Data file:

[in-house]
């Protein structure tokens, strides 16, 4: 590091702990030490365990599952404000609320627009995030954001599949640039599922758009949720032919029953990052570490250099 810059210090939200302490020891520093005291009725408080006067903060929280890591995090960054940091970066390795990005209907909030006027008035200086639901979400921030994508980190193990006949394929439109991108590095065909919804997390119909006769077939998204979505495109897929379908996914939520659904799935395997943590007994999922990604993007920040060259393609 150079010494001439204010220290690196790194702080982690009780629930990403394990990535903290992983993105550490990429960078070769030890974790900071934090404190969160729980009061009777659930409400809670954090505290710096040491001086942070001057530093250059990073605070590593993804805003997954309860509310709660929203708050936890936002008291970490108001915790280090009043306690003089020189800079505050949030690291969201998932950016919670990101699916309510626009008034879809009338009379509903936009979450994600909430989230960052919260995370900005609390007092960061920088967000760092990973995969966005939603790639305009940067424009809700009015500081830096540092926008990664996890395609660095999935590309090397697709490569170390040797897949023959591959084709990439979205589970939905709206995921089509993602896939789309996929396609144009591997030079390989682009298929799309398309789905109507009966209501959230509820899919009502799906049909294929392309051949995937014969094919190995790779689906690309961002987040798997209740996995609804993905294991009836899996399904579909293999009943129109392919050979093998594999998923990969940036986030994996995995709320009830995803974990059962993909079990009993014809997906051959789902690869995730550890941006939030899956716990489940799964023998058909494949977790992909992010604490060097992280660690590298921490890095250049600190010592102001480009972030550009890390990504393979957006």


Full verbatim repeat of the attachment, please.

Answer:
[in-house]
């Protein structure tokens, strides 16, 4: 590091702990030490365990599952404000609320627009995030954001599949640039599922758009949720032919029953990052570490250099 810059210090939200302490020891520093005291009725408080006067903060929280890591995090960054940091970066390795990005209907909030006027008035200086639901979400921030994508980190193990006949394929439109991108590095065909919804997390119909006769077939998204979505495109897929379908996914939520659904799935395997943590007994999922990604993007920040060259393609 150079010494001439204010220290690196790194702080982690009780629930990403394990990535903290992983993105550490990429960078070769030890974790900071934090404190969160729980009061009777659930409400809670954090505290710096040491001086942070001057530093250059990073605070590593993804805003997954309860509310709660929203708050936890936002008291970490108001915790280090009043306690003089020189800079505050949030690291969201998932950016919670990101699916309510626009008034879809009338009379509903936009979450994600909430989230960052919260995370900005609390007092960061920088967000760092990973995969966005939603790639305009940067424009809700009015500081830096540092926008990664996890395609660095999935590309090397697709490569170390040797897949023959591959084709990439979205589970939905709206995921089509993602896939789309996929396609144009591997030079390989682009298929799309398309789905109507009966209501959230509820899919009502799906049909294929392309051949995937014969094919190995790779689906690309961002987040798997209740996995609804993905294991009836899996399904579909293999009943129109392919050979093998594999998923990969940036986030994996995995709320009830995803974990059962993909079990009993014809997906051959789902690869995730550890941006939030899956716990489940799964023998058909494949977790992909992010604490060097992280660690590298921490890095250049600190010592102001480009972030550009890390990504393979957006």